Still upset over the SimCity debacle? EA hopes to soothe your rage by offering a free copy of one of its recent hits.
At this point, I probably don't need to remind you all of the controversy that sprung up immediately following the release of SimCity, suffice to say that the game did not work as advertised on launch and many prospective fans were quite miffed, not only by their inability to play a title they'd shelled out their hard-earned cash for, but also by EA's response to the outrage. It was only a few days ago that the company officially acknowledged that it had made a grievous error in its handling of the situation, but now that everyone is on the same page the mega-publisher hopes to win back a bit of the fan affection it lost by handing out free copies of a number of its most popular, recent games.
This morning EA announced exactly which games would be employed in this mea culpa scheme. Have a look:
- Battlefield 3 (Standard Edition)
Dead Space 3 (Standard Edition)
Mass Effect 3 (Standard Edition)
Medal of Honor: Warfighter (Standard Edition)
Need For Speed: Most Wanted (Standard Edition)
Plants vs. Zombies
SimCity 4 Deluxe Edition
That's a solid list of undeniably good games, but you'll notice that many of them feature qualifiers reading "Standard Edition." This means that if you were to select, say, Battlefield 3, the version of the game you would receive for free would be the initial, launch version of the game. This includes none of the downloadable additions released following the game's launch. This is especially crucial to note in the case of games like Battlefield 3 and Mass Effect 3 whose current incarnations consist largely of post-release DLC. Using Battlefield 3 as an ongoing example, if you were to walk into a GameStop right this minute you'd find two very different versions of the game sitting on store shelves, the Standard Edition and the Premium Edition. The latter includes all of the game's DLC content and is priced at $60, while the former does not and will only set you back $40 (or $20 if you opt for the pre-owned version). The iteration of Mass Effect 3 on offer features a similar scheme, only GameStop lists the Standard Edition of the game at a mere $20 brand new.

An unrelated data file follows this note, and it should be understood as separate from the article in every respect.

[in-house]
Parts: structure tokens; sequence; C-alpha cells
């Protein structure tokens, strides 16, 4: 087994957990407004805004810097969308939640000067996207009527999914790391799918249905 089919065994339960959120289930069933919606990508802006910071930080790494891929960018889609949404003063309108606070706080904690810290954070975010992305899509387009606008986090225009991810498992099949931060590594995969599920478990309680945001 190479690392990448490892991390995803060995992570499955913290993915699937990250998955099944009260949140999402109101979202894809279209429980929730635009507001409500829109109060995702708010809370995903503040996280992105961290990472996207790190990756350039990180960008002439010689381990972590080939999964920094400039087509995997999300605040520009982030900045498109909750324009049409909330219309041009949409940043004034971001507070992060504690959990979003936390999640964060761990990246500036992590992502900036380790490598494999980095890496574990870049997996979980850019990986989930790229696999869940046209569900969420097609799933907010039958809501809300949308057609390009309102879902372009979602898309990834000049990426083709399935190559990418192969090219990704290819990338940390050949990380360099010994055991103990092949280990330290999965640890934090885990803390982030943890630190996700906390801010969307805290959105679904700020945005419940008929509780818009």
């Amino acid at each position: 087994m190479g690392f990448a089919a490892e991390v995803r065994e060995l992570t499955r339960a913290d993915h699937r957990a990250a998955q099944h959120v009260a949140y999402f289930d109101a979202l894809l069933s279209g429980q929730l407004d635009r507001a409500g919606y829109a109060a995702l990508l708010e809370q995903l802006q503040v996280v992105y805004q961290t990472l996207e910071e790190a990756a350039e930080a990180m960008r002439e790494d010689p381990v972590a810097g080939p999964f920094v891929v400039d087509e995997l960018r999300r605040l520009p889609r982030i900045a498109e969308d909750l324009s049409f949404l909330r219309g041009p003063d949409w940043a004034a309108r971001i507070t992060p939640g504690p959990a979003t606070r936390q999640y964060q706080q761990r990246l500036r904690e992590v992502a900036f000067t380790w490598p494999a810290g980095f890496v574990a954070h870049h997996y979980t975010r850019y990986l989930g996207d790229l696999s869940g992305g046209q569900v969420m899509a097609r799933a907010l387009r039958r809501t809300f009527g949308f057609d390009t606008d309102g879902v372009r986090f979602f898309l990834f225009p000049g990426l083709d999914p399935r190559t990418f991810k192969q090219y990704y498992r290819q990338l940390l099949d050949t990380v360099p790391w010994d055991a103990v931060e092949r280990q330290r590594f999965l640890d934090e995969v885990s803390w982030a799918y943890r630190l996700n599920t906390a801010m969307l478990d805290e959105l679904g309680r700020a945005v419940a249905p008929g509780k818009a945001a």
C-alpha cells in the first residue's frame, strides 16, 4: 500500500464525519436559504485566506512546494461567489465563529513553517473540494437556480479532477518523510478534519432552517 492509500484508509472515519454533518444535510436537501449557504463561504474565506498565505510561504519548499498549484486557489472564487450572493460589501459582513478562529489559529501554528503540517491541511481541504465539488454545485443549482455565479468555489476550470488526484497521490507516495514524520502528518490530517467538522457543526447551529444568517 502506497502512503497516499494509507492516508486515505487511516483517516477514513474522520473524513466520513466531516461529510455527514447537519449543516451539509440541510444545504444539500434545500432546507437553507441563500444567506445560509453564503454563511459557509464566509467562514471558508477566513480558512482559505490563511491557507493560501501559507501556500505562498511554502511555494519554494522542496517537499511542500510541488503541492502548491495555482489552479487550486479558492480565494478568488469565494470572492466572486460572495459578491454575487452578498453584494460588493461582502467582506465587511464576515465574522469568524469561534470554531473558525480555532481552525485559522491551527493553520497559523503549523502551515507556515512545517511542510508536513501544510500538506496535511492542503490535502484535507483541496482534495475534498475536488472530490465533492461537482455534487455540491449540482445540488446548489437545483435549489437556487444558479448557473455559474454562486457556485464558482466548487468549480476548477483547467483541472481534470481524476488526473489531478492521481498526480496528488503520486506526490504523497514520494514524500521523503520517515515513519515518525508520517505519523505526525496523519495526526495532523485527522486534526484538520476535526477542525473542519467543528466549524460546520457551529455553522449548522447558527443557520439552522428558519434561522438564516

The key point here is that instead of offering its latest, greatest games which could only otherwise be had by shelling out full retail prices, EA is instead hoping to make up for its mishandling of SimCity by granting players free access to the least expensive versions of what are otherwise quality games. It's just a nice bonus for the company's bottom line if suddenly owning these free titles pushes players to purchase downloadable additions for the titles (of which there are many).
As a further caveat, players are only able to select the PC versions of the above-listed games, and will need to have a functional Origin account to download the free titles. Yes, before you ask, this makes the total cost of distribution shouldered by EA for this scheme effectively $0.
That said, these are still free games, and I'm not about to gaze into the abyssal maw of a gift horse. If you're still interested in picking up a free title, full instructions on how to redeem your gift are available on EA's support site. Assuming you've authenticated your copy of SimCity within Origin, once the promotion begins -- EA claims that "everyone worldwide will have access no later than 5:00PM PST on March 22 and will have until March 30 at 11:59PM PST to redeem" -- you need simply fire up the client to find a pop-up window with a link allowing you to select and download whichever one of those games you prefer. Say what you will of EA, but the company has made it exceedingly simple to take advantage of this free game offer.